If you have a chance to try something out, go for it. Easy call, of course, when you’re doing it as someone’s guest.
This past week, thanks to the folks at the Matsumoto Tourism Association and Welcome Matsumoto, I had the chance to make and enjoy fresh quality soba – and try a few other local specialties as well – right up the road in Asama Onsen Village.
The Art of Making Soba
Mixing flour and water. Kneading the dough. Rolling it out and cutting it into thin ribbons. The steps of the soba-making process are simple.
This doesn’t mean it’s easy.
Our soba sensei, Yanagisawa-san and Yamazaki-san, have been making soba noodles for four decades. They can craft a couple dozen servings of soba in a matter of minutes, but for us they took it slow, showing us how to do it then patiently, happily helping us get the hang of it.
Until this past week I never imagined how satisfying cutting noodles could be.
So When Do We Eat?
Right down the block from Yamazaki-san’s soba kitchen is the intimate yet comfortable Tsukemono-Kissa restaurant, run by Yamazaki-san until he handed over the reins to his son. While our soba lunch was being prepared we were treated to a sampling of three kinds of sake, all produced here in Nagano Prefecture (and one right here in Matsumoto).
This was followed up by a variety of pickled ‘tsukemono’ vegetables. You’ll find these salty little veggies on tiny plates in eateries all over Japan; I can’t even guess how many times I’ve had them. But the tsukemono we had there were light on the salt – and so heavy on the yum I almost forgot about the soba.
The Main Event
At this point I’m not even sure I should call the soba the main event. The whiole experience was one ongoing party. The soba was served with some great tempura. We were given fresh wasabi to see, feel, and smell before grating it and adding it to our soba tempura. Wasabi is known as a super-spicy condiment, but when it is freshly-grated it has a sweetness to it that – fair warning – will fade if you leave it sitting on your plate for too long.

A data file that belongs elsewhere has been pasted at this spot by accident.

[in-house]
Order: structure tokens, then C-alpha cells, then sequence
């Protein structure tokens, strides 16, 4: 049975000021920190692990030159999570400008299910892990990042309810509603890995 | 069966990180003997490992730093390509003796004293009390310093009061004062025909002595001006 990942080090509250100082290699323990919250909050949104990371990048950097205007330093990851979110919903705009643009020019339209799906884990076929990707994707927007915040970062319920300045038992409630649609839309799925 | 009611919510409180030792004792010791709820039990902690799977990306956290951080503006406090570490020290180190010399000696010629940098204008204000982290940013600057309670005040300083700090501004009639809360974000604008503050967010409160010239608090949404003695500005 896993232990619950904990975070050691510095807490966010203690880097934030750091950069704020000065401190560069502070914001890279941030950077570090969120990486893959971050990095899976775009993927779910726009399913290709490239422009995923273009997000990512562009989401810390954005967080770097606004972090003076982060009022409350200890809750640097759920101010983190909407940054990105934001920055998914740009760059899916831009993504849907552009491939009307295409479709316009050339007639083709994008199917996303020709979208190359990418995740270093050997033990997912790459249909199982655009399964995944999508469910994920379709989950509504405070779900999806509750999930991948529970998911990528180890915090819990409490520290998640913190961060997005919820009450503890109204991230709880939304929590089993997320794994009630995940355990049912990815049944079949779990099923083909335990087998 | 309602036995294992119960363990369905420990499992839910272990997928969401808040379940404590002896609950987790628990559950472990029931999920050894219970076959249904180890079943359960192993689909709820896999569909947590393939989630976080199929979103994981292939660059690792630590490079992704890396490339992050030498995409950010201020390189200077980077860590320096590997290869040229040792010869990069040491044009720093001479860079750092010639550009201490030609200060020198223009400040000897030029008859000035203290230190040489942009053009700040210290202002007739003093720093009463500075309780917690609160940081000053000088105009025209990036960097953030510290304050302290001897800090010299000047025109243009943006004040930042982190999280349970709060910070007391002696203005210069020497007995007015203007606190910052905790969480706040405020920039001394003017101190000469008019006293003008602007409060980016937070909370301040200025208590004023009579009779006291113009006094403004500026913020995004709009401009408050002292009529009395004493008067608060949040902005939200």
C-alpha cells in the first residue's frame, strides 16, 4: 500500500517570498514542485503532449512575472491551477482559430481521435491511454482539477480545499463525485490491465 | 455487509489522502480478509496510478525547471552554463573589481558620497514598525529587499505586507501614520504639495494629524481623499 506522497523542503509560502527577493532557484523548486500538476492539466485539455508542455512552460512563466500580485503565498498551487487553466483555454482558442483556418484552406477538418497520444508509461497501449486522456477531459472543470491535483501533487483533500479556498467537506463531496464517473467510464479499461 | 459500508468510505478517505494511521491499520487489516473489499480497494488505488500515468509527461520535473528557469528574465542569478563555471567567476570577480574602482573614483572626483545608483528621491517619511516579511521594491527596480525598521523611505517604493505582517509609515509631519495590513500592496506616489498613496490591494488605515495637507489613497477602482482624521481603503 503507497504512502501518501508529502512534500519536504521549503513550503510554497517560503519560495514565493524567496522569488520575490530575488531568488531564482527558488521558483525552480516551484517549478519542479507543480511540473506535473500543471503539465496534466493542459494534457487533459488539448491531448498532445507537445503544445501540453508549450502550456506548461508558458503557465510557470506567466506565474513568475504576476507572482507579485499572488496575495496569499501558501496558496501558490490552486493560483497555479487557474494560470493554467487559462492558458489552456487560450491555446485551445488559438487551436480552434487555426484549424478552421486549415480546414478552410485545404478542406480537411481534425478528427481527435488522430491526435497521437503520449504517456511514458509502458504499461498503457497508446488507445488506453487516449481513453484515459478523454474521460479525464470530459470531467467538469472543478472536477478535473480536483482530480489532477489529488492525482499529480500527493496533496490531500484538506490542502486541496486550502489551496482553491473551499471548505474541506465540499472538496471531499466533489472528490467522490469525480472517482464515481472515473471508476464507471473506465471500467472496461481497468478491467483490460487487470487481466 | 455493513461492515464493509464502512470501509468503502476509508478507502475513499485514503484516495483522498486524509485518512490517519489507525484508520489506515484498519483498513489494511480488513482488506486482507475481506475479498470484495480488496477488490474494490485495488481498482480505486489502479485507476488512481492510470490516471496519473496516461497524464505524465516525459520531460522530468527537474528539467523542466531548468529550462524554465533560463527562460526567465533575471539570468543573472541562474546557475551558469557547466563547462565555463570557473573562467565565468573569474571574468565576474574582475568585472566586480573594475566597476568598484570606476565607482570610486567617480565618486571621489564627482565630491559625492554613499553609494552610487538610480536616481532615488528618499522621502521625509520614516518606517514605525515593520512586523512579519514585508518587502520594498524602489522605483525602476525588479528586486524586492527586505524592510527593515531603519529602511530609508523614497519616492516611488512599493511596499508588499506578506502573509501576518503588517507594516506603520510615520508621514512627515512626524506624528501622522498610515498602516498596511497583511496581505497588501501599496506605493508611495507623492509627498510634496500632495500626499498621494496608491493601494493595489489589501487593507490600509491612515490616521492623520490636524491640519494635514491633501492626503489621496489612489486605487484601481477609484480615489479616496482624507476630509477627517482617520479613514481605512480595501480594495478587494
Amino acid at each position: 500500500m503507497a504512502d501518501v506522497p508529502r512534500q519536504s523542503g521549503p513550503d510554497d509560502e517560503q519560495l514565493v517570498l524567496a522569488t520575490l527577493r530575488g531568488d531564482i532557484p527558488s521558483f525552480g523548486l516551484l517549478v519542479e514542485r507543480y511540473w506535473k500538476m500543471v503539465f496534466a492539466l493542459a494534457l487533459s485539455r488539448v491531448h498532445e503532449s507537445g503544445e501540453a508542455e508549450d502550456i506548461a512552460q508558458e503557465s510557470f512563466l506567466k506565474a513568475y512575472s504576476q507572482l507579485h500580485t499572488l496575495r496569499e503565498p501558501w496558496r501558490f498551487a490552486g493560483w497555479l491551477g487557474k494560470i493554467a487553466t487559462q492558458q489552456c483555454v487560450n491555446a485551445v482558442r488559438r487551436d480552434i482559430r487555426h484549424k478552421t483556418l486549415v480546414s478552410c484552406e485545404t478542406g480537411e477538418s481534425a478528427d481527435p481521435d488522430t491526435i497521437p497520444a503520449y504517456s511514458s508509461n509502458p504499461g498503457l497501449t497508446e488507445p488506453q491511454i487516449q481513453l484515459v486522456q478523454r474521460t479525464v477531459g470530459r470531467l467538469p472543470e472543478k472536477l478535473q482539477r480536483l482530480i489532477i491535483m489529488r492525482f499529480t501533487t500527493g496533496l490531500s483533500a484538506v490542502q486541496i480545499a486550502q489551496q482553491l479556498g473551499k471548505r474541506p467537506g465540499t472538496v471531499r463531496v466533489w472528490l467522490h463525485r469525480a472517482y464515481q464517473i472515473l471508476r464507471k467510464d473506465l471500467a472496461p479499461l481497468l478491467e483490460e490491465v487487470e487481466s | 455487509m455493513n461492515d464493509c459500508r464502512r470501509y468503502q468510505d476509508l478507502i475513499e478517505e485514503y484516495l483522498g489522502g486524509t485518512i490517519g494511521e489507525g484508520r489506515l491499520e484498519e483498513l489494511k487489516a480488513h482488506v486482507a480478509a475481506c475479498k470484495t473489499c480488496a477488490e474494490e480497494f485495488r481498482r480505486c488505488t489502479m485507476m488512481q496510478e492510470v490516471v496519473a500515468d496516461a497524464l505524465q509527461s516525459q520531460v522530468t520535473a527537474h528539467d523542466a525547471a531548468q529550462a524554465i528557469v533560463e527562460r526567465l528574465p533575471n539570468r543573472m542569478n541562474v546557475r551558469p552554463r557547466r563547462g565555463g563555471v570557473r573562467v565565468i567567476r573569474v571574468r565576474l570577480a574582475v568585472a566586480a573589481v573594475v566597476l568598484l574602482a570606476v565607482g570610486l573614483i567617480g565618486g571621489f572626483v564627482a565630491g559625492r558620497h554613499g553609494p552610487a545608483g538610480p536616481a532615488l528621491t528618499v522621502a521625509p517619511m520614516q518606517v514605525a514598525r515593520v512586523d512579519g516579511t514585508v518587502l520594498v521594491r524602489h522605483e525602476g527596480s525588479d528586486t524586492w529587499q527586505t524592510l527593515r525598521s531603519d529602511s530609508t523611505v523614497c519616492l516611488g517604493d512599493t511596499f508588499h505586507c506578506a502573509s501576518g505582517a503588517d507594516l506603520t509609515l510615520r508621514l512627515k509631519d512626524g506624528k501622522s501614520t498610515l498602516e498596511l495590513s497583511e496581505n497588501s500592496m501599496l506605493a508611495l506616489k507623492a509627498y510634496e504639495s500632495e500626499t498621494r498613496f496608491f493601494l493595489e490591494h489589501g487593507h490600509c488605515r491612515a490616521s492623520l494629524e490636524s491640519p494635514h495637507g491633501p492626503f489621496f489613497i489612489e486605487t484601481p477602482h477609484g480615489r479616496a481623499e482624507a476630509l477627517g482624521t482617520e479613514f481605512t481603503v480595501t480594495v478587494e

With us, that never became a problem.
We spent four hours there in Asama Onsen, from the start of our lesson in noodle-making to the end of our satisfying feast. We even had time along the way to check out the hot ‘ashiyu’ foot bath nearby and take a quick stroll around town. Stick around a little longer if you want to enjoy a proper onsen bath, or take in the mountains and the history of this little corner of Matsumoto.
Asama Onsen Village is easy to get to, by bus or bike from downtown. (Get all the latest details here or at the visitor information center in the station or the one near the main entrance to the castle.) And it’s not hard to find a plate or a bowl of soba once you’re there. But if you want the complete soba-making, sake-tasting, wasabi-grating experience, the good folks at Matsumoto Experience would be more than happy to have you along.